Movie Review: ‘Getaway’
By Bill Wine
KYW Newsradio 1060
PHILADELPHIA (CBS) — Well, at least Getaway is aptly titled: I can’t think of the last movie I wanted to get away from this badly.
Even by car-flick standards (consider The Transporter, The Fast and the Furious, Drive, Bullitt, Gone in Sixty Seconds, The Driver, Ronin, The Italian Job), Getaway is a bottom-dweller. Movies don’t come more one-dimensional.
It’s an annoying action thriller, a car wreck that traffics in incoherence, arbitrariness, and noise, and has no sense of place and no sense of time. Come to think of it, “no sense” just about covers it.
Ethan Hawke stars as Brent Magna, a world-weary, burned-out race car driver living in Sofia, Bulgaria, who returns to his home to find that his wife has been kidnapped.
An anonymous voice leads him to a car, informing him that he will lose his wife if he doesn’t follow instructions.
Figuring he’s been targeted because of his driving skills, Magna gets behind the wheel of a souped-up Mustang (a Shelby Mustang Super Snake, for those who care) loaded with surveillance equipment and, in a race against time, must follow the explicit instructions of the mysterious maniac voiced by Jon Voight, who is observing Brent’s actions via the cameras mounted on his car.
A young woman identified only as The Kid, a (hilariously unconvincing) computer hacker played by Selena Gomez, attempts to rob Magna at gunpoint and ends up in the car with him.
Among the things Magna is asked to do are kidnap, steal, and drive toward, at, and over pedestrians. Yep, the “ideas” on display are that life-affirming.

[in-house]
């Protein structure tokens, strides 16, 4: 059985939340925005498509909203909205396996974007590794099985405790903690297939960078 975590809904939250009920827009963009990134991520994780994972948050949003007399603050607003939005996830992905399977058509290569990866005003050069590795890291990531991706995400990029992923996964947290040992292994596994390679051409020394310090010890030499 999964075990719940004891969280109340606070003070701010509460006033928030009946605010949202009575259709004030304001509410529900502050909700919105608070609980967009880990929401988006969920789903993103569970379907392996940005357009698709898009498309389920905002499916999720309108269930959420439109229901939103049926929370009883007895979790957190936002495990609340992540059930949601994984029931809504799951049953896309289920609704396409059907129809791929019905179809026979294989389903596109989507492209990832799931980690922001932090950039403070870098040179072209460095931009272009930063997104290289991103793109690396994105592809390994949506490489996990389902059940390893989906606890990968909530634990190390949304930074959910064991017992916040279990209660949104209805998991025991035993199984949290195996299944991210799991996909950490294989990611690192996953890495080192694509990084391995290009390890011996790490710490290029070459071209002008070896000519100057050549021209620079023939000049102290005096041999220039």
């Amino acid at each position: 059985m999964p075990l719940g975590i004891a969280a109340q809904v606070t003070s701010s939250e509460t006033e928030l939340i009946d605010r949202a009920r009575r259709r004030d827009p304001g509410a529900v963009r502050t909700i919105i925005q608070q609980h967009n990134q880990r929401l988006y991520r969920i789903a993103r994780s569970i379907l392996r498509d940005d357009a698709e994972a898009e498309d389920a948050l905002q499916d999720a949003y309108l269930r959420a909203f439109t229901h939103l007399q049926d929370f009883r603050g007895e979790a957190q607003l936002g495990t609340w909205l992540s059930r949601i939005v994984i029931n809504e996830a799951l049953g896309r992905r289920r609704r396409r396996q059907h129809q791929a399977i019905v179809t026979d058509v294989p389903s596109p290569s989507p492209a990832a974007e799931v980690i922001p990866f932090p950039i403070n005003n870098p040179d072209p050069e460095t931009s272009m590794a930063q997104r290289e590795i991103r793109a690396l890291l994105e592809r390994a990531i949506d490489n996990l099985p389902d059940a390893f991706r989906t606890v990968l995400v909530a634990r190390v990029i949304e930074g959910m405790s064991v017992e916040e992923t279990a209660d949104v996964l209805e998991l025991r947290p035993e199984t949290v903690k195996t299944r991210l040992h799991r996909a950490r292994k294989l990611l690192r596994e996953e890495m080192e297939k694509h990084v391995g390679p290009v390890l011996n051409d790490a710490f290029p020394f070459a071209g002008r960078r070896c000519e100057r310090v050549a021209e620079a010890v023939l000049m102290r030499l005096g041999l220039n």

The director, Courtney Solomon (An American Haunting, Dungeons & Dragons), who has many more credits as a producer, works from a juvenile screenplay by Gregg Maxwell Parker and Sean Finegan that insults the intelligence of anyone who hears any line of dialogue or sits through any minute of screen time.
There’s really no acting to evaluate, just driving and riding in a jalopy of a movie that runs out of gas before the opening credits are over.
And because director Solomon seems to have graduated from the Michael Bay School of Empty Moviemaking, he makes sure to disallow actual performances, edit the film to within an inch of its life by cutting every couple of seconds, follow each car crash with another car crash, and pile up the property destruction to a laughable degree.
Hawke, a skilled actor who is clearly slumming, lends the film more dignity than it deserves, while Gomez, in her first co-starring role, is in well over head even though she’s in the shallow end of the pool doing nothing more than playing the one monotonous note she’s been assigned.
But it’s the car that’s the film’s real star anyway. And if you see yourself as part of the target audience for this trifle, you better really love cars. Because that’s all you’re getting.
So we’ll drive 1 star out of 4 for Getaway.
Nutshell review: Stay away.